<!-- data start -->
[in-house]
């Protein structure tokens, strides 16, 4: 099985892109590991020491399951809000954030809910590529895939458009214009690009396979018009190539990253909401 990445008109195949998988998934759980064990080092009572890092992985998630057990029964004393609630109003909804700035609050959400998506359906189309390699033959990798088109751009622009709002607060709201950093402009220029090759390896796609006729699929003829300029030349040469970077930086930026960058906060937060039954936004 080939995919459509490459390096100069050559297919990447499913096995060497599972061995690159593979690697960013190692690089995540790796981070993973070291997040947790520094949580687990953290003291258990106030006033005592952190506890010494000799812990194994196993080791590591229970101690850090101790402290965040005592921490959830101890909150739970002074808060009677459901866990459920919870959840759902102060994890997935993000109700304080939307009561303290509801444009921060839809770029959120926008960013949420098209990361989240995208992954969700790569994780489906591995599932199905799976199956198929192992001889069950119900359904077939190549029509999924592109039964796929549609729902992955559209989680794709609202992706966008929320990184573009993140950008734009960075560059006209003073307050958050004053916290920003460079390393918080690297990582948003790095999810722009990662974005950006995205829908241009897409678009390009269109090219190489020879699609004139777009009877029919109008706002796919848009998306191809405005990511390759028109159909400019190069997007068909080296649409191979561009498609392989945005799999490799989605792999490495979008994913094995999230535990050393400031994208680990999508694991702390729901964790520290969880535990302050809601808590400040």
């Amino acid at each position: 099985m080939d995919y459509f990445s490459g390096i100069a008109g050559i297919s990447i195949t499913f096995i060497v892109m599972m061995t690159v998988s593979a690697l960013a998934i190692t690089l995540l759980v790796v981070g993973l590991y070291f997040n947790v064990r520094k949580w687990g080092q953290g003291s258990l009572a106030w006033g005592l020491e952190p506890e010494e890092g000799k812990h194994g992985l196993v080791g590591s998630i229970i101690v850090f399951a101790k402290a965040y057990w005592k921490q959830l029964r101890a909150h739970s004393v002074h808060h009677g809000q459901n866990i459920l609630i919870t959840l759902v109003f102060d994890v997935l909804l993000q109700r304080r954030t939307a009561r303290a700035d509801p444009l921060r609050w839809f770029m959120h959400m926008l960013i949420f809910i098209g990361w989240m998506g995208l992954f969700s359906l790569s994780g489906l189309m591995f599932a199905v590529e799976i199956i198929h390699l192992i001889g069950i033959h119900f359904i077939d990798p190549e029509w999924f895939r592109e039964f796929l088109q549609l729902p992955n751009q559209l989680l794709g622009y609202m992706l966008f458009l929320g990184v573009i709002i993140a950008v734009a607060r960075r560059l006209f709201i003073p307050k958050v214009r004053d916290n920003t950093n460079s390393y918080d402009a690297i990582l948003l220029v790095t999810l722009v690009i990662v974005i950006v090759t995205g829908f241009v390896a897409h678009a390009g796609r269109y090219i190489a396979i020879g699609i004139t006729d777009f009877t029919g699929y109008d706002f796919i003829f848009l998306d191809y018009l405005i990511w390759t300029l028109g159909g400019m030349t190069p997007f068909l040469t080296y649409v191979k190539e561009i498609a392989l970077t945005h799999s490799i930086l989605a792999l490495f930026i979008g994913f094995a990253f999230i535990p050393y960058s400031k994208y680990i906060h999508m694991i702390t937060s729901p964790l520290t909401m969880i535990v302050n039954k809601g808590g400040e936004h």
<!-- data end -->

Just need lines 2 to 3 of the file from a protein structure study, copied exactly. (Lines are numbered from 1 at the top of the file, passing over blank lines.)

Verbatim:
């Protein structure tokens, strides 16, 4: 099985892109590991020491399951809000954030809910590529895939458009214009690009396979018009190539990253909401 990445008109195949998988998934759980064990080092009572890092992985998630057990029964004393609630109003909804700035609050959400998506359906189309390699033959990798088109751009622009709002607060709201950093402009220029090759390896796609006729699929003829300029030349040469970077930086930026960058906060937060039954936004 080939995919459509490459390096100069050559297919990447499913096995060497599972061995690159593979690697960013190692690089995540790796981070993973070291997040947790520094949580687990953290003291258990106030006033005592952190506890010494000799812990194994196993080791590591229970101690850090101790402290965040005592921490959830101890909150739970002074808060009677459901866990459920919870959840759902102060994890997935993000109700304080939307009561303290509801444009921060839809770029959120926008960013949420098209990361989240995208992954969700790569994780489906591995599932199905799976199956198929192992001889069950119900359904077939190549029509999924592109039964796929549609729902992955559209989680794709609202992706966008929320990184573009993140950008734009960075560059006209003073307050958050004053916290920003460079390393918080690297990582948003790095999810722009990662974005950006995205829908241009897409678009390009269109090219190489020879699609004139777009009877029919109008706002796919848009998306191809405005990511390759028109159909400019190069997007068909080296649409191979561009498609392989945005799999490799989605792999490495979008994913094995999230535990050393400031994208680990999508694991702390729901964790520290969880535990302050809601808590400040």
């Amino acid at each position: 099985m080939d995919y459509f990445s490459g390096i100069a008109g050559i297919s990447i195949t499913f096995i060497v892109m599972m061995t690159v998988s593979a690697l960013a998934i190692t690089l995540l759980v790796v981070g993973l590991y070291f997040n947790v064990r520094k949580w687990g080092q953290g003291s258990l009572a106030w006033g005592l020491e952190p506890e010494e890092g000799k812990h194994g992985l196993v080791g590591s998630i229970i101690v850090f399951a101790k402290a965040y057990w005592k921490q959830l029964r101890a909150h739970s004393v002074h808060h009677g809000q459901n866990i459920l609630i919870t959840l759902v109003f102060d994890v997935l909804l993000q109700r304080r954030t939307a009561r303290a700035d509801p444009l921060r609050w839809f770029m959120h959400m926008l960013i949420f809910i098209g990361w989240m998506g995208l992954f969700s359906l790569s994780g489906l189309m591995f599932a199905v590529e799976i199956i198929h390699l192992i001889g069950i033959h119900f359904i077939d990798p190549e029509w999924f895939r592109e039964f796929l088109q549609l729902p992955n751009q559209l989680l794709g622009y609202m992706l966008f458009l929320g990184v573009i709002i993140a950008v734009a607060r960075r560059l006209f709201i003073p307050k958050v214009r004053d916290n920003t950093n460079s390393y918080d402009a690297i990582l948003l220029v790095t999810l722009v690009i990662v974005i950006v090759t995205g829908f241009v390896a897409h678009a390009g796609r269109y090219i190489a396979i020879g699609i004139t006729d777009f009877t029919g699929y109008d706002f796919i003829f848009l998306d191809y018009l405005i990511w390759t300029l028109g159909g400019m030349t190069p997007f068909l040469t080296y649409v191979k190539e561009i498609a392989l970077t945005h799999s490799i930086l989605a792999l490495f930026i979008g994913f094995a990253f999230i535990p050393y960058s400031k994208y680990i906060h999508m694991i702390t937060s729901p964790l520290t909401m969880i535990v302050n039954k809601g808590g400040e936004h």